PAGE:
In a CAT, the composition of the test primarily takes into account the reconciliation of the difficulty of the items with the provisional estimate of the student’s skill. Without special measures, the computer will not pay attention to the distribution of the items on the subject matter and the operations. A straightforward way to guarantee this is the design of a constrained CAT in which the item bank is compartmentalized. From each part of this item bank, a specified minimum number of items is selected. A sufficient number of items needs to be available in each part of the bank, thus the developers of the CAT need to provide a balanced item bank. Otherwise, the algorithm does not produce tests that are representative for the relevant subdomains.

As the WISCAT-Pabo must generate tests that, in addition to an overall ability estimate, also provide an indication of the level of mastery of four subdomains, the CAT is designed in such a way that sufficient items from each subdomain are selected. In the WISCAT-Pabo, 50 items are presented to the students, with a very strict distribution over subdomains. Thus, all subdomains are covered. As this is a CAT and items are selected and presented based on the estimated ability of the candidate, the item difficulty is by definition at the right level for the candidates. Note that this optimal selection depends on the availability of sufficient items on the whole range of relevant abilities. The main purpose of the test is to check whether the candidates pass a specifically set cut-off score. It turns out that given the ability of the candidates this is somewhat in the middle of the ability range. Therefore it may not be too much of an issue whether there are enough items available for test takers of very high or very low ability. Also a procedure for exposure control is applied, and in case of over exposure items are to be replaced by new equivalent items. With over 900 items in the initial bank (18 times the test size), the distribution is also covered well. With maximum scores on all questions the review for this criterion results in a ‘Good’.

4.3.4 Reliability (Measurement Precision)

Because this is a CAT that uses the item and test information at the heart of its procedure, measurement precision is definitely provided. Experience shows that with traditional paper-and-pencil calculation skills tests, a total number of 50 items yields high reliability. Additionally, early research has shown that CATs measure just as accurately with about half the number of items as traditional paper-and-pencil tests (Vispoel et al. 1994). The actual reduction depends on the composition of the item bank and the item selection criterion.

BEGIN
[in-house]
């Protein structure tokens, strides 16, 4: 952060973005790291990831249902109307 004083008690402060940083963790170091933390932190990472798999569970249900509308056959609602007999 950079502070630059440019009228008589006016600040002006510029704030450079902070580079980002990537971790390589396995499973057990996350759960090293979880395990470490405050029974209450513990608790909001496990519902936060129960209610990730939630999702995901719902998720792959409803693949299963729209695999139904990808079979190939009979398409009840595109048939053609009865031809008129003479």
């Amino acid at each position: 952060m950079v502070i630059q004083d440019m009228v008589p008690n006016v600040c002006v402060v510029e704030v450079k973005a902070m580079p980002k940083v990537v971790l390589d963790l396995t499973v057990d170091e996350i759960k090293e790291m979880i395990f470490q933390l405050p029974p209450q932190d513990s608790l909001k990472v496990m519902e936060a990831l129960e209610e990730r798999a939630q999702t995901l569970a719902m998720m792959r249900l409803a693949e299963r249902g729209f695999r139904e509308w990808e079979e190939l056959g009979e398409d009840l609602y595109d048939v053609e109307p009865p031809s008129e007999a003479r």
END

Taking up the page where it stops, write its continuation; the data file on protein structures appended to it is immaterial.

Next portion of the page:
Thus, in the case of the WISCAT-pabo, the reliability is good. Studies performed by the authors also confirm this: the estimated mean reliability for each test is 0.91. This result was found both in simulation studies as well as in operational results. The manual provides all necessary formulas, based on relevant literature, such as Thissen (2000). It can be concluded that the way reliability was calculated is correct. In addition, the authors also provide the percentages of correct and incorrect pass-fail decisions, based on a simulation study. They show that the percentage of correct decisions is 91.54%, with about an equal percentage of candidates incorrectly passing or failing. These are good percentages, considering the passing rate of about 45%. With the additional opportunity to do a resit of the test, the number of students that fail the test while having sufficient ability is extremely small (about a fifth of a percent, after one resit). It is almost nonexistent after two resits. The review of this criterion therefore also results in a ‘Good’.

4.3.5 Standard Setting and Standard Maintenance

The norms for the WISCAT-pabo are set by a combination of procedures, mainly relative. The cut score is set on the ability scale at the position of the 80th percentile of the grade 8 student population, the last grade in primary education. The underlying rationale is that based on experts’ opinion, the ability of a student starting teacher training should at least be at the level of a good grade 8 student. A good grade 8 student for calculation skills was next defined at the minimum level for the top 20% of grade 8 students. This corresponding cut score on the ability scale of the WISCAT-Pabo was determined by an equating study relating the math results of 150,722 grade 8 students in 2002 on the End of Primary Education test to the results on the WISCAT-pabo. This size is most definitely large enough and, with over 87% of the total population included, it is also representative. The equating study used the OPLM model (Verhelst and Eggen 1989; Verhelst and Glas 1995), a variant of the two-parameter logistic test model. The design of the study was described in detail, as well as the meaning and the limitations of the norm scale. The results were related to the results of a sample of 4805 aspiring teachers. A wide variety of distribution characteristics was given, including the distribution of the ability of these aspiring teachers. As IRT takes such a crucial role in the procedure to set the norm, and as IRT is also crucial in the application of a CAT, it is obvious that IRT was used to maintain the standards. All procedures that were described were correctly applied. Rating all the questions in total, the review for this criterion results in a ‘Good’.